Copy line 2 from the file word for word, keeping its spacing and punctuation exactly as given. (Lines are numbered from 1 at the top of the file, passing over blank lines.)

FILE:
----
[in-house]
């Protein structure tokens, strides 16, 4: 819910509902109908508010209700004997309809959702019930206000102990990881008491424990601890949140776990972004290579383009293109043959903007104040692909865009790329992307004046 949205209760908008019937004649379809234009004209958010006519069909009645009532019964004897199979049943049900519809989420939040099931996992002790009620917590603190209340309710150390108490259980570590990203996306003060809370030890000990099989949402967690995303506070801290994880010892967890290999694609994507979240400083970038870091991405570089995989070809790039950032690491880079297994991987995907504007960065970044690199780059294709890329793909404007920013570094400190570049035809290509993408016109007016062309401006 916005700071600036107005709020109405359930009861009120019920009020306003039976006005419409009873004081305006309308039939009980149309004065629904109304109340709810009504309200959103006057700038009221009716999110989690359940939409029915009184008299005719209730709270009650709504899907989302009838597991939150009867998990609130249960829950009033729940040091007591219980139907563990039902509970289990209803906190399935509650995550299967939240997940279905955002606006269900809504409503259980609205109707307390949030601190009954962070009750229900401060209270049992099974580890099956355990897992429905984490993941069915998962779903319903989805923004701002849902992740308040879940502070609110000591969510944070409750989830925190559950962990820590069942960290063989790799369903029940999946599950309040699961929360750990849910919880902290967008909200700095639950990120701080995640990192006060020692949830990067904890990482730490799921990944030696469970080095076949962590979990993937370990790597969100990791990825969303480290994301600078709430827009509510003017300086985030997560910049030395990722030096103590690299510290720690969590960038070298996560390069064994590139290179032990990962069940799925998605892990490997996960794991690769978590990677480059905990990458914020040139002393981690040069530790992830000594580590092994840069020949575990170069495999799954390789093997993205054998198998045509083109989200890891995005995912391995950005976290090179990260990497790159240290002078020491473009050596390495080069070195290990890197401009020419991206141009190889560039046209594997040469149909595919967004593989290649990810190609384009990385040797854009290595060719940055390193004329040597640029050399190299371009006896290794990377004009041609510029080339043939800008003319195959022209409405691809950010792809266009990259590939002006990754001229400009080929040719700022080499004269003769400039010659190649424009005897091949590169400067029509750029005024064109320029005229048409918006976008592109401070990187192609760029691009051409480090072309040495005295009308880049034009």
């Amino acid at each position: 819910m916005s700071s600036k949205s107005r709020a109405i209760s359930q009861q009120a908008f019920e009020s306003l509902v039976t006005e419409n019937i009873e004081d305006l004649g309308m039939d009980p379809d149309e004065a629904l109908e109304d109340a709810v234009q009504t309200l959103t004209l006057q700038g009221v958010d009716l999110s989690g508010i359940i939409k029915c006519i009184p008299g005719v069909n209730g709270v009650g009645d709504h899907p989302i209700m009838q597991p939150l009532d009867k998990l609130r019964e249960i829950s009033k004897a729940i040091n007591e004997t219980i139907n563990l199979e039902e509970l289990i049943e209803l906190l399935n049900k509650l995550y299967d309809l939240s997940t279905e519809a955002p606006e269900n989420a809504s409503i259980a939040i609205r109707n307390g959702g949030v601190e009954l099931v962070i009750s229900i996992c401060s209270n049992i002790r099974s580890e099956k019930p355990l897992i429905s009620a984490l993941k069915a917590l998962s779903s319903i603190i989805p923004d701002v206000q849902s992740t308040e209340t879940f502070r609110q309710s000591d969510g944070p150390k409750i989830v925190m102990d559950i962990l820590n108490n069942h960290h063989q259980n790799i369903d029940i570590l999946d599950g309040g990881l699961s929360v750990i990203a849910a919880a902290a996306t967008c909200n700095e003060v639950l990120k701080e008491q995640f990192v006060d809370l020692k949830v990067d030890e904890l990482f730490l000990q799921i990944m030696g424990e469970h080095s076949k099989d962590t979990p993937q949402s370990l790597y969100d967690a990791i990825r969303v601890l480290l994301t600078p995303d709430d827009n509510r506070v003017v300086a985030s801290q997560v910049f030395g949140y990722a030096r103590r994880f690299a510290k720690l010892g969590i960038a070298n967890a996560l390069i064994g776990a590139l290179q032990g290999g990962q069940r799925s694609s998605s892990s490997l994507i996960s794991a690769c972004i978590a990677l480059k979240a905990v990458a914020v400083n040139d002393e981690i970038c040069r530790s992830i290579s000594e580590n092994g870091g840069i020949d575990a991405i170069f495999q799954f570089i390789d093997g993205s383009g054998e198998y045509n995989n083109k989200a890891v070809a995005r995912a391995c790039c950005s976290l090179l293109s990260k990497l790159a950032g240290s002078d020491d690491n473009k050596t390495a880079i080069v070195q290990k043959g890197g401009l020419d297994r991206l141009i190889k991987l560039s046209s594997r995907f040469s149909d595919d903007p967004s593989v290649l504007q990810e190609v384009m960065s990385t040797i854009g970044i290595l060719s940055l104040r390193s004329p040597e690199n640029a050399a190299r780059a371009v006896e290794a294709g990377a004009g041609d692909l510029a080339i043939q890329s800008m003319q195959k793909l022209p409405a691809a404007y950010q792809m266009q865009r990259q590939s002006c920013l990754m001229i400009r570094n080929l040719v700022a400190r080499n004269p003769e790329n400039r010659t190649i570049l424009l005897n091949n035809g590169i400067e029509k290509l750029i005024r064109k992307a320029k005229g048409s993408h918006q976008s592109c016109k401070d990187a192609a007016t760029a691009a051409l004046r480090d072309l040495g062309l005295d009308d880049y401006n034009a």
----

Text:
């Protein structure tokens, strides 16, 4: 819910509902109908508010209700004997309809959702019930206000102990990881008491424990601890949140776990972004290579383009293109043959903007104040692909865009790329992307004046 949205209760908008019937004649379809234009004209958010006519069909009645009532019964004897199979049943049900519809989420939040099931996992002790009620917590603190209340309710150390108490259980570590990203996306003060809370030890000990099989949402967690995303506070801290994880010892967890290999694609994507979240400083970038870091991405570089995989070809790039950032690491880079297994991987995907504007960065970044690199780059294709890329793909404007920013570094400190570049035809290509993408016109007016062309401006 916005700071600036107005709020109405359930009861009120019920009020306003039976006005419409009873004081305006309308039939009980149309004065629904109304109340709810009504309200959103006057700038009221009716999110989690359940939409029915009184008299005719209730709270009650709504899907989302009838597991939150009867998990609130249960829950009033729940040091007591219980139907563990039902509970289990209803906190399935509650995550299967939240997940279905955002606006269900809504409503259980609205109707307390949030601190009954962070009750229900401060209270049992099974580890099956355990897992429905984490993941069915998962779903319903989805923004701002849902992740308040879940502070609110000591969510944070409750989830925190559950962990820590069942960290063989790799369903029940999946599950309040699961929360750990849910919880902290967008909200700095639950990120701080995640990192006060020692949830990067904890990482730490799921990944030696469970080095076949962590979990993937370990790597969100990791990825969303480290994301600078709430827009509510003017300086985030997560910049030395990722030096103590690299510290720690969590960038070298996560390069064994590139290179032990990962069940799925998605892990490997996960794991690769978590990677480059905990990458914020040139002393981690040069530790992830000594580590092994840069020949575990170069495999799954390789093997993205054998198998045509083109989200890891995005995912391995950005976290090179990260990497790159240290002078020491473009050596390495080069070195290990890197401009020419991206141009190889560039046209594997040469149909595919967004593989290649990810190609384009990385040797854009290595060719940055390193004329040597640029050399190299371009006896290794990377004009041609510029080339043939800008003319195959022209409405691809950010792809266009990259590939002006990754001229400009080929040719700022080499004269003769400039010659190649424009005897091949590169400067029509750029005024064109320029005229048409918006976008592109401070990187192609760029691009051409480090072309040495005295009308880049034009």